Lives threatened by government cuts
Labour & European Law Review Weekly Issue 367 30 April 2014
A report published on Workers’ Memorial Day by the TUC has accused the government of putting workers’ lives at risk from the drastic cuts it has made to Health and Safety Executive (HSE) inspections.
The report “Toxic, Corrosive and Hazardous: The government’s record on health and safety” also revealed that, over the last four years, the government has cut funding to the HSE by 40 per cent; blocked new regulations and removed vital existing protections; prevented improved European regulation on health and safety; cut support for employers and health and safety reps; and made it much harder for workers to claim compensation if they are injured or made ill at work following employer negligence.
The government is now trying to change the law to exempt large numbers of self-employed workers from health and safety protection. This is a huge concern as self-employed people are more than twice as likely to be killed at work than other workers.
The TUC believes that if this government assault on basic workplace protections continues it will have a significant impact on the health and safety of people at work – and that many more lives will be unnecessarily put at risk.
Unions have developed a list of 10 simple measures which they believe will vastly reduce the number of illnesses, injuries and deaths caused by work. The TUC is calling on the government to:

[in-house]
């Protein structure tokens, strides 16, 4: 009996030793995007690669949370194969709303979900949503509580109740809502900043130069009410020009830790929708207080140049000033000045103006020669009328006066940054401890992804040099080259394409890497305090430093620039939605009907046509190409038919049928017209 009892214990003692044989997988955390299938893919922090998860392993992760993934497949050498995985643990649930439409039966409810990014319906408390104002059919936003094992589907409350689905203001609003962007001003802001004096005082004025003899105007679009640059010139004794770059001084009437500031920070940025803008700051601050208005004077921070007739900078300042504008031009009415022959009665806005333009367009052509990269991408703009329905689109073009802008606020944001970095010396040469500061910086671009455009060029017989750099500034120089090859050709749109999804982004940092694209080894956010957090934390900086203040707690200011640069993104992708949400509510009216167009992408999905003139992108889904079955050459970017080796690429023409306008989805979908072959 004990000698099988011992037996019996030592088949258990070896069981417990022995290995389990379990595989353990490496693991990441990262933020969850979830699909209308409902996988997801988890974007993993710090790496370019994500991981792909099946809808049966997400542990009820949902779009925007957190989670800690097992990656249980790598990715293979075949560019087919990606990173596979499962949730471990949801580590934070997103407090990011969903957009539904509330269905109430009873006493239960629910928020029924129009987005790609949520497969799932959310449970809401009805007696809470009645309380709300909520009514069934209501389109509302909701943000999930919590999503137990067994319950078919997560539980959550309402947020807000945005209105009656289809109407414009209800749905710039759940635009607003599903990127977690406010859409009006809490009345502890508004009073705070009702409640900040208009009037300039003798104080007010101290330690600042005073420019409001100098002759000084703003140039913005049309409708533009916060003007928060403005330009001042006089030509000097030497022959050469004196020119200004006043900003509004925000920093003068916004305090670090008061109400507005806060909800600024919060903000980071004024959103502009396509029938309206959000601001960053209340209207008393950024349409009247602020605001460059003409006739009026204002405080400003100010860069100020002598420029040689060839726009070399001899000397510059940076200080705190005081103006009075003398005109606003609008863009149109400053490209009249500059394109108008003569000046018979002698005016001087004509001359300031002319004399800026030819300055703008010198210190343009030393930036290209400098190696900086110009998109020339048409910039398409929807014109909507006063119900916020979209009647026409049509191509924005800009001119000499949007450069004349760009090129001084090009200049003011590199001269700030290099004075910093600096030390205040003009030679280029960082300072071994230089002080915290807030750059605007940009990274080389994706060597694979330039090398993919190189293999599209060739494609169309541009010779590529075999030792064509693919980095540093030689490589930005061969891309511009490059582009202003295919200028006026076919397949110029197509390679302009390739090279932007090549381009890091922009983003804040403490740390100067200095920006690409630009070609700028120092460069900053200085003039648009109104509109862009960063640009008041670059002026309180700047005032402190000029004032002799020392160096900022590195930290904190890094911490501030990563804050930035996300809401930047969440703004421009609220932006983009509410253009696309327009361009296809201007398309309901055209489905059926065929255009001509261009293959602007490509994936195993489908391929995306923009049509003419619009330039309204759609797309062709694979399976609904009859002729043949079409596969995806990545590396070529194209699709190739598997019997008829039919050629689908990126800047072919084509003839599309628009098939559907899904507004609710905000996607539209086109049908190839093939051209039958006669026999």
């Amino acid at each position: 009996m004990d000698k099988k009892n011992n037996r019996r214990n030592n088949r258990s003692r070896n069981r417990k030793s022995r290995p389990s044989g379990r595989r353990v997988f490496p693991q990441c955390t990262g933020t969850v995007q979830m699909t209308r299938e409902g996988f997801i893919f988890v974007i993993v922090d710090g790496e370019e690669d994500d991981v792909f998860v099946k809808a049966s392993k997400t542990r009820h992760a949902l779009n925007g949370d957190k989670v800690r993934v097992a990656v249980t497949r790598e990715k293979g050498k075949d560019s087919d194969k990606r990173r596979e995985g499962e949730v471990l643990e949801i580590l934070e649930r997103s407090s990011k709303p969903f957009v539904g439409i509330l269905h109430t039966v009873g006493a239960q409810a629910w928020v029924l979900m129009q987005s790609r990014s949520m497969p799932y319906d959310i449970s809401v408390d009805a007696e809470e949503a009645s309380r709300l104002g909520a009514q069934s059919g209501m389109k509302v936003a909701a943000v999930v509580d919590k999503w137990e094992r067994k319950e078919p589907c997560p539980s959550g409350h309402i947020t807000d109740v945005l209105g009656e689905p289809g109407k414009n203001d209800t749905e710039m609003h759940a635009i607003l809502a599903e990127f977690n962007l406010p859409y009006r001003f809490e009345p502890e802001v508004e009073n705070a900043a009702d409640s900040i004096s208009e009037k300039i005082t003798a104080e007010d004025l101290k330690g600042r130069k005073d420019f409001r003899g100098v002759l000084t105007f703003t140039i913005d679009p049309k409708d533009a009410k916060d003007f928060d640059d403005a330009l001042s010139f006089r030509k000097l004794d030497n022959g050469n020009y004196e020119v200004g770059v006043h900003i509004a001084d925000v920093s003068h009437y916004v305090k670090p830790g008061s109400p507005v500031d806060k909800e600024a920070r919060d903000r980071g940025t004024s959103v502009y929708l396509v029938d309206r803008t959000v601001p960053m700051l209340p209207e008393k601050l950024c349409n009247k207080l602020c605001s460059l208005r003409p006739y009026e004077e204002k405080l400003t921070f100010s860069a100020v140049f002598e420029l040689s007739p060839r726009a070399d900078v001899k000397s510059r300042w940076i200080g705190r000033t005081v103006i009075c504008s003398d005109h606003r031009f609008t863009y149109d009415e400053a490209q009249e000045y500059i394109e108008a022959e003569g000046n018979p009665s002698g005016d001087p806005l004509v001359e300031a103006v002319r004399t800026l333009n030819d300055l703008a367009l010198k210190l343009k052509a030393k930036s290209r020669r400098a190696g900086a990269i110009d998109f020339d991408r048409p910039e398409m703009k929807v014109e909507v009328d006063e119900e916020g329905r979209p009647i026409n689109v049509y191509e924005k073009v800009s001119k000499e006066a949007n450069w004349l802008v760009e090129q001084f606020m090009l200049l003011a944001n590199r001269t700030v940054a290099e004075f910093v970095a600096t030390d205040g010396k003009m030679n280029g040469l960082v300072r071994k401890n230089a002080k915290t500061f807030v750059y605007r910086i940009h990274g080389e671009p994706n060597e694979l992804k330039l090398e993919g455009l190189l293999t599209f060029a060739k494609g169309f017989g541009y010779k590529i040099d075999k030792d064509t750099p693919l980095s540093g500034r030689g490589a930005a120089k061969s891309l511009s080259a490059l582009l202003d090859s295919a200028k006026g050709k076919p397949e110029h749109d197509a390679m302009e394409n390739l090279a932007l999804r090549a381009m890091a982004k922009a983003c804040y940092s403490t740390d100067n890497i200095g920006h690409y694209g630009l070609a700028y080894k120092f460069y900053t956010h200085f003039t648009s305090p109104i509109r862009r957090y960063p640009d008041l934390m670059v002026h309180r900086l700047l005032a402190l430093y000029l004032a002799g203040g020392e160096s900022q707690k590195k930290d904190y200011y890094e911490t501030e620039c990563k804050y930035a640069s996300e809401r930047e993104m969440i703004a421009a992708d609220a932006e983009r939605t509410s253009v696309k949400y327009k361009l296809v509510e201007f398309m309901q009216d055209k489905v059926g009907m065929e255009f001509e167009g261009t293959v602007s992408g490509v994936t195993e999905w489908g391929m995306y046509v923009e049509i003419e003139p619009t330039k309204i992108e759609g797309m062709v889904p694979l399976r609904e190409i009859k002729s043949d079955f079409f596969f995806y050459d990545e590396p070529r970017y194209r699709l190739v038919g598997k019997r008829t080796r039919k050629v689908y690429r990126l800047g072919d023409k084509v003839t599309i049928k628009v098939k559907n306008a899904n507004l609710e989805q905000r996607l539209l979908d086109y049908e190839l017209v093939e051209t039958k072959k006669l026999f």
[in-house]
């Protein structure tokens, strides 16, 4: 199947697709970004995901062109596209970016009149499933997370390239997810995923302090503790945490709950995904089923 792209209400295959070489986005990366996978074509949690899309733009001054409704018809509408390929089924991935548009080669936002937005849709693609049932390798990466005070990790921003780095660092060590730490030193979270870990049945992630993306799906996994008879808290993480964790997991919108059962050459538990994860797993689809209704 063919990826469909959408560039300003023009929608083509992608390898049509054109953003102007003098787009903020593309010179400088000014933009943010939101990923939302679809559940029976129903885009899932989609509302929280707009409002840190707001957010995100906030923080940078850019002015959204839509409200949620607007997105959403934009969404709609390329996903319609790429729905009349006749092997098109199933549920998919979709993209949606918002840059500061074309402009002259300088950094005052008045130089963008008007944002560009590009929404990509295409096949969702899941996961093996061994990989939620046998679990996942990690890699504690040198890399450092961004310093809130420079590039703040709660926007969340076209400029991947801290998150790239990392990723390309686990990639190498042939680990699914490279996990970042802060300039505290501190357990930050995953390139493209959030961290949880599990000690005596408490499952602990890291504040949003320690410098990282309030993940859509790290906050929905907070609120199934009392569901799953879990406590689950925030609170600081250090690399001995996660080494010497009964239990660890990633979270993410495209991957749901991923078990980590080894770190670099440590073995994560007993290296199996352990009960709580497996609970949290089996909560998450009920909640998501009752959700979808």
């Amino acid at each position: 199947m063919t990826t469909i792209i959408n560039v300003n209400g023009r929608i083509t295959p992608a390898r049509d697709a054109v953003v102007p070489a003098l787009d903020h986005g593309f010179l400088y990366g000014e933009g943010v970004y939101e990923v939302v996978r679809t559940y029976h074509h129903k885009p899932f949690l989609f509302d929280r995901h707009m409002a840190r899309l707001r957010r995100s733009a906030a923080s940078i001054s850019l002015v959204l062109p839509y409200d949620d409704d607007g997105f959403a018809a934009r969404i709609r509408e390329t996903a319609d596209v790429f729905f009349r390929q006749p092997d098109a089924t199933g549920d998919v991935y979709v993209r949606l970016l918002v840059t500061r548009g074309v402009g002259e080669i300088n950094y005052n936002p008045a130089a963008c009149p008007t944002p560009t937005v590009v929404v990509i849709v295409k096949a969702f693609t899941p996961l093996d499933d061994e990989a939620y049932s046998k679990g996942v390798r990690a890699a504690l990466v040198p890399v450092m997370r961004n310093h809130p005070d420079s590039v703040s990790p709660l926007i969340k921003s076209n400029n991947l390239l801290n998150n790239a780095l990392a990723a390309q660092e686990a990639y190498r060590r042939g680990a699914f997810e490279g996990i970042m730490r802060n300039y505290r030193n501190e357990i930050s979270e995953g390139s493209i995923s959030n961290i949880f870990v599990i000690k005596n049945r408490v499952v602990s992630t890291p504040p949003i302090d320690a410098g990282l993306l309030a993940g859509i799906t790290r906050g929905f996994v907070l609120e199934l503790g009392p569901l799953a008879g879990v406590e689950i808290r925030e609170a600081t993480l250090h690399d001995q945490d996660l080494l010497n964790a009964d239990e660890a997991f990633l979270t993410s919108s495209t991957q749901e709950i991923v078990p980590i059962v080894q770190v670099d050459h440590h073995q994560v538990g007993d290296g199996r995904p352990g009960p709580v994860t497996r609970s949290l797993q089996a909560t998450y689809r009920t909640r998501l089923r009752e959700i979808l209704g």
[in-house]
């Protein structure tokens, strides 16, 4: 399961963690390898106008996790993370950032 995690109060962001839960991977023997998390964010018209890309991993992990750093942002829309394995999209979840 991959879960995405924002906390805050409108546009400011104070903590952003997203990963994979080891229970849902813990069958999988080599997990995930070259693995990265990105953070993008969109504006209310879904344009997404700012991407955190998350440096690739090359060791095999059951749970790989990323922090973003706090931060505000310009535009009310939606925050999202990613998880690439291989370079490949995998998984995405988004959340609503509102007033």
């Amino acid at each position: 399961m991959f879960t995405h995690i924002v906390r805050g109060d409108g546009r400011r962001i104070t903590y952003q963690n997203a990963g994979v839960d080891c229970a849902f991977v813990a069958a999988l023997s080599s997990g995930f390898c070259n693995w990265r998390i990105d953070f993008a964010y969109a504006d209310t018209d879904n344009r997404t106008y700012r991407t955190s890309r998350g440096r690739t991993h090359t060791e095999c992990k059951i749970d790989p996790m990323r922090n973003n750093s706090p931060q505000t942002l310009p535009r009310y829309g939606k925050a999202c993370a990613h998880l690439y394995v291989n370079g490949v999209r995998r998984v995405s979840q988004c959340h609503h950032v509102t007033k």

- ensure all workplaces are inspected regularly by the enforcing authority
- revise the law on safety reps and safety committees to increase the areas they cover and their effectiveness
- give occupational health the same priority as injury prevention
- introduce a new, legally binding dust standard
- ensure exposure to carcinogens in the workplace is removed
- introduce a law governing maximum temperature in the workplace
- increase protection for vulnerable and atypical workers
- place a legal duty on directors individually and as a board to ensure health and safety compliance
- ensure health and safety is a significant factor in all public sector procurement
- adopt and comply with all health and safety conventions from the International Labour Organisation.
Iain Birrell from Thompsons Solicitors, commented: “Disapplying health and safety rules to the self-employed seems a pretty cynical attempt to manipulate the figures by excluding a growing class of financially weakened workers. Recent TUC analysis shows that since mid-2010 the self-employed account for 44% of the net rise in employment. Of those, pensioners, part time workers and ‘odd jobbers’ were the fastest growing groups and HMRC figures show that in 2011-12, 5.5 million self-employed people actually managed to earn less in total than 4.9 million self-employed people did before the recession.
The government’s red-tape bonfire will be a funeral pyre for some workers, and for the surviving families the hope of justice will rest on an arbitrary distinction between employed and self-employed. Society should be ashamed to tell employers that it is alright to have dangerous workplaces as long you don’t actually employ anyone directly.”
To access the report, go to: